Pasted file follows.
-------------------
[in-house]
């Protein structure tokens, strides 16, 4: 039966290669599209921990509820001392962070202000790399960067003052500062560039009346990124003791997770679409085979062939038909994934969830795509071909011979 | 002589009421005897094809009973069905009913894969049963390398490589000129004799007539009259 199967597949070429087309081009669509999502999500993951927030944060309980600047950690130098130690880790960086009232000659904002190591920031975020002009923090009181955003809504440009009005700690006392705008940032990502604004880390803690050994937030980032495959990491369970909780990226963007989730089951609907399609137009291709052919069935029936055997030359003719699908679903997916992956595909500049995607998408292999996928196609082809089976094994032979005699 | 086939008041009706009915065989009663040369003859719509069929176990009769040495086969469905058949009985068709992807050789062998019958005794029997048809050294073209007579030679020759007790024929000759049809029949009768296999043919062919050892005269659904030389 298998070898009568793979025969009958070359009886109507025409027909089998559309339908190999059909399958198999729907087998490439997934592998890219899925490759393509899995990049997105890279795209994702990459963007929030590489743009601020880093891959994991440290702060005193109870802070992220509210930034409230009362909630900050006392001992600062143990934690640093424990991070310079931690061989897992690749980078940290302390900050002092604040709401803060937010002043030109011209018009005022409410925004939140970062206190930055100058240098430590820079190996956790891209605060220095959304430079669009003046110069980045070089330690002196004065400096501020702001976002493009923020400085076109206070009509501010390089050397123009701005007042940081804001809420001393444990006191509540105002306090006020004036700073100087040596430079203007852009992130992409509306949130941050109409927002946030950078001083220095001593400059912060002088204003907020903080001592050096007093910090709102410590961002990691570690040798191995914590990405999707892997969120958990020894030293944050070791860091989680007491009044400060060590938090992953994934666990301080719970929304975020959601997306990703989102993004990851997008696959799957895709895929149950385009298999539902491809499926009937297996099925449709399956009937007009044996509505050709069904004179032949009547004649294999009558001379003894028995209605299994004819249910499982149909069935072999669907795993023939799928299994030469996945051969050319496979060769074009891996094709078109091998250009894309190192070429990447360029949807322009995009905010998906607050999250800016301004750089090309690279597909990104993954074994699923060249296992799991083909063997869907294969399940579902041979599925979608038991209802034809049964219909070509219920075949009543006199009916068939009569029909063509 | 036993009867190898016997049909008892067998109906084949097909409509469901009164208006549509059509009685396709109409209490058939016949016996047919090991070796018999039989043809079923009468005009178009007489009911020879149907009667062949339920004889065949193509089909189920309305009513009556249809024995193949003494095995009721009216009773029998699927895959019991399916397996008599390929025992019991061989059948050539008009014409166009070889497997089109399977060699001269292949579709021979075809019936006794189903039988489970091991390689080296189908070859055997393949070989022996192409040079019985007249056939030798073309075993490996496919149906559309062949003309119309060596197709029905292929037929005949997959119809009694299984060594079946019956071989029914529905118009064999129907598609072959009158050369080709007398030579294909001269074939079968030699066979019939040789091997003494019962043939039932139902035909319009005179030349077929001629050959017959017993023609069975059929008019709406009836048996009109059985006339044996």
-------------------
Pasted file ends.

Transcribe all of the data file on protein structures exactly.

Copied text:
[in-house]
């Protein structure tokens, strides 16, 4: 039966290669599209921990509820001392962070202000790399960067003052500062560039009346990124003791997770679409085979062939038909994934969830795509071909011979 | 002589009421005897094809009973069905009913894969049963390398490589000129004799007539009259 199967597949070429087309081009669509999502999500993951927030944060309980600047950690130098130690880790960086009232000659904002190591920031975020002009923090009181955003809504440009009005700690006392705008940032990502604004880390803690050994937030980032495959990491369970909780990226963007989730089951609907399609137009291709052919069935029936055997030359003719699908679903997916992956595909500049995607998408292999996928196609082809089976094994032979005699 | 086939008041009706009915065989009663040369003859719509069929176990009769040495086969469905058949009985068709992807050789062998019958005794029997048809050294073209007579030679020759007790024929000759049809029949009768296999043919062919050892005269659904030389 298998070898009568793979025969009958070359009886109507025409027909089998559309339908190999059909399958198999729907087998490439997934592998890219899925490759393509899995990049997105890279795209994702990459963007929030590489743009601020880093891959994991440290702060005193109870802070992220509210930034409230009362909630900050006392001992600062143990934690640093424990991070310079931690061989897992690749980078940290302390900050002092604040709401803060937010002043030109011209018009005022409410925004939140970062206190930055100058240098430590820079190996956790891209605060220095959304430079669009003046110069980045070089330690002196004065400096501020702001976002493009923020400085076109206070009509501010390089050397123009701005007042940081804001809420001393444990006191509540105002306090006020004036700073100087040596430079203007852009992130992409509306949130941050109409927002946030950078001083220095001593400059912060002088204003907020903080001592050096007093910090709102410590961002990691570690040798191995914590990405999707892997969120958990020894030293944050070791860091989680007491009044400060060590938090992953994934666990301080719970929304975020959601997306990703989102993004990851997008696959799957895709895929149950385009298999539902491809499926009937297996099925449709399956009937007009044996509505050709069904004179032949009547004649294999009558001379003894028995209605299994004819249910499982149909069935072999669907795993023939799928299994030469996945051969050319496979060769074009891996094709078109091998250009894309190192070429990447360029949807322009995009905010998906607050999250800016301004750089090309690279597909990104993954074994699923060249296992799991083909063997869907294969399940579902041979599925979608038991209802034809049964219909070509219920075949009543006199009916068939009569029909063509 | 036993009867190898016997049909008892067998109906084949097909409509469901009164208006549509059509009685396709109409209490058939016949016996047919090991070796018999039989043809079923009468005009178009007489009911020879149907009667062949339920004889065949193509089909189920309305009513009556249809024995193949003494095995009721009216009773029998699927895959019991399916397996008599390929025992019991061989059948050539008009014409166009070889497997089109399977060699001269292949579709021979075809019936006794189903039988489970091991390689080296189908070859055997393949070989022996192409040079019985007249056939030798073309075993490996496919149906559309062949003309119309060596197709029905292929037929005949997959119809009694299984060594079946019956071989029914529905118009064999129907598609072959009158050369080709007398030579294909001269074939079968030699066979019939040789091997003494019962043939039932139902035909319009005179030349077929001629050959017959017993023609069975059929008019709406009836048996009109059985006339044996």